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Iraq: RFI Interviews Presiding Judge In Hussein Trial

Presiding Judge Rizgar Muhammad Amin at the opening of the Saddam Hussein trial on 19 October 2005 (epa) RFE/RL's Radio Free Iraq (RFI) spoke with Iraqi Special Tribunal presiding Judge Rizgar Muhammad Amin in Al-Sulaymaniyah about the trial of ousted Iraqi President Saddam Hussein and seven of his associates. The charges in the trial, which was launched on 19 October before being adjourned until late November, include crimes against humanity in connection with the 1982 massacre in the Shi'ite village of Al-Dujayl (see "RFE/RL Iraq Report," 21 October 2005). The interview was broadcast on 11 November.

RFI: Are you satisfied with your performance in the first hearing of the Saddam Hussein trial?

Rizgar Muhammad Amin: Yes, I am satisfied with the performance of the tribunal. It has been described as really very good by other people [than me] who are specialists from among distinguished judges, law professors, and law institutes such as the prestigious CEELI [Central European and Eurasian Law Initiative of the American Bar Association]. Therefore, I can say that I, as a judge, have fulfilled my duty, as I should.

RFI: Some media reports have suggested that you were too gentle toward Saddam Hussein, thus offering him an opportunity to attack the legitimacy of the tribunal. What is your comment?

Amin: It is one of the tasks of a judge to preserve patience and good manners. Rudeness is forbidden for a lawyer in the genuine juridical tradition, and [using] it would be incompatible with the esteem and the neutrality of the tribunal.

As my revered teacher, Court of Cassation former presiding Judge Diya' al-Shaykh Khattab, says in his book "The Art of Justice," a good judge is someone who has silenced his humane side because he holds the scales between two litigants and must pass a fair judgment on them, abstaining from any shadow of sympathy or bias. Therefore he must be neither harsh nor temperate but always gentle. He must respect every person, whatever his or her position. He must not make any distinction between someone strong and weak. Everyone is equal before the law. This is the task of judge according to the constitution, domestic law, and the international criteria for a fair trial. The defendant has the right to defend himself within the limits of law, and the court is obliged to hear him out. But going beyond or outside the subject of the indictment is unacceptable, whether it happens from the side of [the participants] or from the court itself.

Security Concerns

RFI: Some of the defense lawyers have demanded security protection after some of their colleagues were murdered. Will the Iraqi Special Tribunal provide the defense lawyers with security protection, or is that within the competences of the Interior Ministry?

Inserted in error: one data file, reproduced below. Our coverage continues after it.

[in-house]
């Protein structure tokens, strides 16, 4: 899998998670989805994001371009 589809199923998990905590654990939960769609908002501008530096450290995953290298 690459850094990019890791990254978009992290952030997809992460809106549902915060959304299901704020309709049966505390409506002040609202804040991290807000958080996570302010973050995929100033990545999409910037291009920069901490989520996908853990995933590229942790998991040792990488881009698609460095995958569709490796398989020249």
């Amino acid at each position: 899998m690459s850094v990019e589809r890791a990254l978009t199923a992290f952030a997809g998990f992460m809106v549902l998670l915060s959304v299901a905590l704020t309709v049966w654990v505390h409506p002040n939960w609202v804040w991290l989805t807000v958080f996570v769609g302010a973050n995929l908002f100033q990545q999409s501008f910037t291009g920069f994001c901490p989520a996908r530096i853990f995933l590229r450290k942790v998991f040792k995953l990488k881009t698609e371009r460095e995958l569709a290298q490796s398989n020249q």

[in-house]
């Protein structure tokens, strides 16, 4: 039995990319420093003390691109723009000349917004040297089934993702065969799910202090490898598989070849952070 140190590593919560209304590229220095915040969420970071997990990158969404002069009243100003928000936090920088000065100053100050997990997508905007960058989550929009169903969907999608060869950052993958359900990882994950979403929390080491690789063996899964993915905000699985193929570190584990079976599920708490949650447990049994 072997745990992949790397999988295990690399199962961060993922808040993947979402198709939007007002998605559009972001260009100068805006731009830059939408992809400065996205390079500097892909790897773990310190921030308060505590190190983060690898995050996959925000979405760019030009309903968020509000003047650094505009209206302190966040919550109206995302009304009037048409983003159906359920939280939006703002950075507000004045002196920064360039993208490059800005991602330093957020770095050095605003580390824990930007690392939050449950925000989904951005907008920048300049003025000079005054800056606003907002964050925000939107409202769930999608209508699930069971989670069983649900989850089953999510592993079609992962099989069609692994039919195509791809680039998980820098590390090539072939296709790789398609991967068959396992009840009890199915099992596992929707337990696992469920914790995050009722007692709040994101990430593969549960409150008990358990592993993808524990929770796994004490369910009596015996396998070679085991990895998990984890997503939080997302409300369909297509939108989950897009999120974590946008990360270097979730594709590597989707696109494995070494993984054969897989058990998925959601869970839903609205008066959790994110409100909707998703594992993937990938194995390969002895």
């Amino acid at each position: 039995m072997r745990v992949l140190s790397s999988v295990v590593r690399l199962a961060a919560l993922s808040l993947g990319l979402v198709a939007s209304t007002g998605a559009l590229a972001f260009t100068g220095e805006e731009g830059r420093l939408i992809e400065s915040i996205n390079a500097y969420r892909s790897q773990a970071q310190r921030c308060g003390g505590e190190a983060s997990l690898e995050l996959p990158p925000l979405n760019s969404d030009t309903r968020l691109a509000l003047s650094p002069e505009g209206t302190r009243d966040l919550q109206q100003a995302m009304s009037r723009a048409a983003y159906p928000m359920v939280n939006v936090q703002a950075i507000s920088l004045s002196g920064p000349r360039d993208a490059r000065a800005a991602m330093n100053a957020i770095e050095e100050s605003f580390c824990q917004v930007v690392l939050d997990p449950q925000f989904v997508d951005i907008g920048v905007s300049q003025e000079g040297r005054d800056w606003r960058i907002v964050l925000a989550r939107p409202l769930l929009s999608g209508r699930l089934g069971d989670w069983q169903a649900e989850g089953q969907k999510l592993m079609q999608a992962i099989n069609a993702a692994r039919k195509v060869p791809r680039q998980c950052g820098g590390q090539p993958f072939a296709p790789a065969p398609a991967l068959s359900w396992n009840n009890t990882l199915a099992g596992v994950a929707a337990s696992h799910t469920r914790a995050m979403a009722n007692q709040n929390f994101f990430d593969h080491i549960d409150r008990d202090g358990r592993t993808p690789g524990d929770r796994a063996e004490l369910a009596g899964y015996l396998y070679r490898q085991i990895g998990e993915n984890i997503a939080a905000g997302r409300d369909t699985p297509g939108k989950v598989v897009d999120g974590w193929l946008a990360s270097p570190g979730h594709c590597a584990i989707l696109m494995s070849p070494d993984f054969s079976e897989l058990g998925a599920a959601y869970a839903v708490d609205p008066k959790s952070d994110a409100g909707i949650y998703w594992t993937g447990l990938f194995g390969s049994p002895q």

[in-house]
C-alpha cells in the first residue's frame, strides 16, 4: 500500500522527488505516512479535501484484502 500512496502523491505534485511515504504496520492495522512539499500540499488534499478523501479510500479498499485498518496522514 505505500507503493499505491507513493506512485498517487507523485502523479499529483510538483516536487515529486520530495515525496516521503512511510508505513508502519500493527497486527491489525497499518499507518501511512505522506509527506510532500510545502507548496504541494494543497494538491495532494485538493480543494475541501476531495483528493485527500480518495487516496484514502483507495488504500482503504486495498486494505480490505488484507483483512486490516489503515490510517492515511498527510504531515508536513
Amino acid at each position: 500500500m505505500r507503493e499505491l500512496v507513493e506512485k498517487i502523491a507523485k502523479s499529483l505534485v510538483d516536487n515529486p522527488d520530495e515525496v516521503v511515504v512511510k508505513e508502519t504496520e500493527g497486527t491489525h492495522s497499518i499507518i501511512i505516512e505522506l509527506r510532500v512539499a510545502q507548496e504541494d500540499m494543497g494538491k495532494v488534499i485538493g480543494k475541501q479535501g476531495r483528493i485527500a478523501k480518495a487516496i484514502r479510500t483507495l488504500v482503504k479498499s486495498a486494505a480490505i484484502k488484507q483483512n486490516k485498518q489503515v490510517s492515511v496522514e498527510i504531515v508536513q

Amin: The protection of all citizens including attorneys is a duty of the government. The tribunal has urgently appealed [to the government] and hopes the [government] will provide sufficient protection to the [lawyers] and to everybody.

RFI: Some of Saddam Hussein's lawyers have announced that they will boycott the next hearing [scheduled for 28 November]. What measures will you take if this happens?

Amin: The tribunal will take an appropriate decision at the relevant time. We will cross that bridge when we come to it.

RFI: Circles close to the defense lawyers have demanded that the trial be transferred abroad. What do you think as the presiding judge in the trial?

Amin: Transferring the trial abroad would fall within the issues of [Iraqi state] sovereignty, on the one hand, and the competences of the UN Security Council, on the other hand. It is outside the competences of the [Iraqi Special] Tribunal, and [therefore] I would not say any more on this subject.

Questions Of Interference

RFI: Another important issue is the indication in some media reports that there has been U.S. interference in the trial. What is your reaction?

Amin: Our tribunal is independent according to law, and no one can interfere in its affairs. I have not noticed any [outside] interference in its work; there has not been any [interference], whether from inside the country or from abroad.

RFI: What about allegations of politicization or prejudice of the tribunal?

Amin: I am a judge acting upon law; I am not a politician. Consequently, we do not accept any political interference or any politicization of the tribunal.

RFI: The quality of the [audio and video] transmission of the first hearing of the trial has been criticized. How will this be resolved in the upcoming hearing, bearing in mind that people are eager to follow the trial?

Amin: I have been informed that the situation has been resolved for the next hearing. I have not actually seen the transmission of the proceedings, but I have heard that the transmission was technically poor.

(Translated by Petr Kubalek.)

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